“Can I make my own vitamin C serum, Gio? I’m tired of spending a fortune on store-bought serums that go bad before I finish the bottle.”
I hear ya. Vitamin C is the workhorse of your skincare routine. It does everything, from boosting collagen production to reducing hyperpigmentation and even enhancing sun protection. If you’re not using it, you’re missing out big time.
But it’s finicky AF. Goes bad quickly. Costs a pretty penny. Making your own can save you a lot of money, time and hassle… or not?
Here’s the deal: Vitamin C is one of the trickiest ingredients to formulate with. You can’t just add a sprinkle of vitamin C powder to your moisturiser and expect it to work. It’s more complicated than that.
Here’s why I think a DIY vitamin C serum isn’t the answer for most people:
1. Wrong Carrier = No Antioxidant Properties
A lot of DIY recipes tell you to dissolve either vitamin C tablets or L-ascorbic acid (the pure form of vitamin C) powder in water. That’s useless.
Watching those vitamin C crystals dissolve is so satisfying and makes you think it’s working. But when you apply the mixture on your skin, vitamin C recrystallizes. Crystallized vitamin C can’t penetrate skin. And if it can’t do that, it won’t work as an antioxidant.
You could fix this by using a carrier that enhances penetration. Alcohol is the most common, but it’s drying for some people. Propylene glycol or glycerin are much better choices. But they too have their limitations.
This solution (l-ascorbic acid + glycerin or propylene glycol) would be water-soluble. That means it won’t be able to penetrate the lipid-based barrier of your skin very well.
Sure, you’ll still get some of the antioxidant benefits. But it won’t work as well as a serum that can penetrate the skin and act from within.
2. Wrong Ph = Irritated Skin
If you think getting the carrier right is tricky, wait till you hear this.
Because L-ascorbic acid is acidic, it penetrates skin better at an acidic ph ( lower than 3.5). When mixed with water at a 5% concentration, L-Ascorbic Acid has a pH between 2.2 and 2.5. That means it’ll work well, right?
Not exactly. The skin’s natural pH is around 5.5 or 6.5. Using a product with a pH too low can irritate it and dry it out. That’s why most commercially available vitamins C serum are formulated at a pH between 2.8 and 3.4.
That’s low enough for vitamin C to work, but not so low to cause irritations (unless your skin is super sensitive). A homemade vitamin C serum is more likely to have a pH that’s too low and that can cause irritations.
If you decide to go down this route, have pH strips at the ready to check the pH of your serum.
3. Wrong Storage System = Quick Spoilage
L-ascorbic acid is highly unstable. It oxidises, and loses a bit of its effectiveness, every time it’s exposed to light, heat, and air. You’ll notice when your vitamin C serum has gone bad. It turns a brown.
If you want your DIY vitamin C serum to last more than a couple of days, you need to stabilise it. You can do this in two ways:
- Add antioxidants: studies show that vitamin E and ferulic acid help vitamin C last a little bit longer.
- Microencapsulation: this technology covers vitamin C in a protective coating that keeps it safe from light and air.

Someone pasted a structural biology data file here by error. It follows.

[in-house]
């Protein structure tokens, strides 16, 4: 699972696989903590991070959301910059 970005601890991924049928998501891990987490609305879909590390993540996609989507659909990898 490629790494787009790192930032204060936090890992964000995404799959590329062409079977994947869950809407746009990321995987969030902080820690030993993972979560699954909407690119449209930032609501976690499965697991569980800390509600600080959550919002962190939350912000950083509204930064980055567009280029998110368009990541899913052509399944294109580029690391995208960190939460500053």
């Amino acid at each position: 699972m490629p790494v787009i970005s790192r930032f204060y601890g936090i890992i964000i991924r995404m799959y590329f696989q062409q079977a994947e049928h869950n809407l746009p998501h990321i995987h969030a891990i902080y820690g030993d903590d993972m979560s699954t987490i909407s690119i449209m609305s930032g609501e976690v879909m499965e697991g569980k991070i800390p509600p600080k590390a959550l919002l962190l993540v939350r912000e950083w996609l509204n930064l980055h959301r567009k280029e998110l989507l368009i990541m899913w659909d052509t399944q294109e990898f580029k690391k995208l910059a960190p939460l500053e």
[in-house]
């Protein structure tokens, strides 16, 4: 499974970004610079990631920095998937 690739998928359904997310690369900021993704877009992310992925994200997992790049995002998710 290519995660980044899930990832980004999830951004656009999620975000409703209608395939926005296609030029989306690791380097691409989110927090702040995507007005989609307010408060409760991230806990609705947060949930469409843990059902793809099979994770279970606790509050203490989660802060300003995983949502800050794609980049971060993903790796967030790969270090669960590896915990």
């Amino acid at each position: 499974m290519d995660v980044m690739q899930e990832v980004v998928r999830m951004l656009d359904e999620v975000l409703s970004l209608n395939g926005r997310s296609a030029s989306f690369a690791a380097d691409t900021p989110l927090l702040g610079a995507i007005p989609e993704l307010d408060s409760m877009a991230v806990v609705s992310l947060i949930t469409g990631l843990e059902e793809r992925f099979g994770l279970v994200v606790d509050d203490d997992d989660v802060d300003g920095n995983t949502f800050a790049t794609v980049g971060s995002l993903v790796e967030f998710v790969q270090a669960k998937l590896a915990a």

You’ve guessed it, both solutions are hard to implement at home. The best you can realistically do ismake a small batch, pour it into an opaque, airtight container, and store it in the refrigerator. Even then, it won’t last you more than 3/4 days.
4. Fewer Ingredients = Fewer Benefits
Most DIY vitamin C serums are pretty simple. L-abscorbic acid. Water. Glycerin. Done.
That’s cool. But not enough. I prefer my vitamin C serums to come packed with other antioxidants. Why?
Antioxidants work better together than alone. Studies show that pairing vitamin C with ferulic acid and vitamin E, for example, makes each antioxidant more effective and doubles photoprotection.
Sure, you can buy a bunch of antioxidants for your DIY vitamin C serum. But every ingredient you use adds a new layer of complexity to the mix. It changes the pH, may clump or just be unstable.
What If You’re Doing Everything Right?
Are you a DIY fanatic who loves to spend hours learning the chemistry behind homemade skincare products and wiling to splurge on a few pieces of equipment?
Just want to follow a random recipe online because you’d think it’d be fun? Sorry to be the bearer of bad news, but making your own Vitamin C serum is more complicated than that. A lot of recipes you’ll find on Google or Pinterest just don’t work.
If you’re not willing to invest the time and money to make DIY skincare products the right way, do your skin a favour and buy a serum from the shops. You don’t want to buy a bottle of vitamin C, pH strips and co only to find out you can’t be bothered to mix a new batch every few days.
One more thing: how do you know your vitamin C serum works? It’s difficult enough for professionals to assess how well antioxidants work. How can you tell at home?
It may just be the brightening effect is due to the acidic exfoliation vitamin C gives you. But its collagen-boosting properties? You can’t assess them at home.
What Are The Best Vitamin C Serums?
- Drunk Elephant C-Firma Day Serum ($80.00/£67.00): available at Cult Beauty, Sephora and SpaceNK
- Paula’s Choice C15 Booster ($49.00): available at Feel Unique, Nordstrom and Paula’s Choice
- Skinceuticals CE Ferulic ($166.00): available at Adore Beauty, Blue Mercury and Dermstore
The Bottom Line
There are many skincare products you scan easily made at home. A vitamin C serum ain’t one of them. If you’re not willing to spend the time and effort to do it right, don’t bother.
Have you ever tried to make your own vitamin C serum? Share your experience in the comments below.
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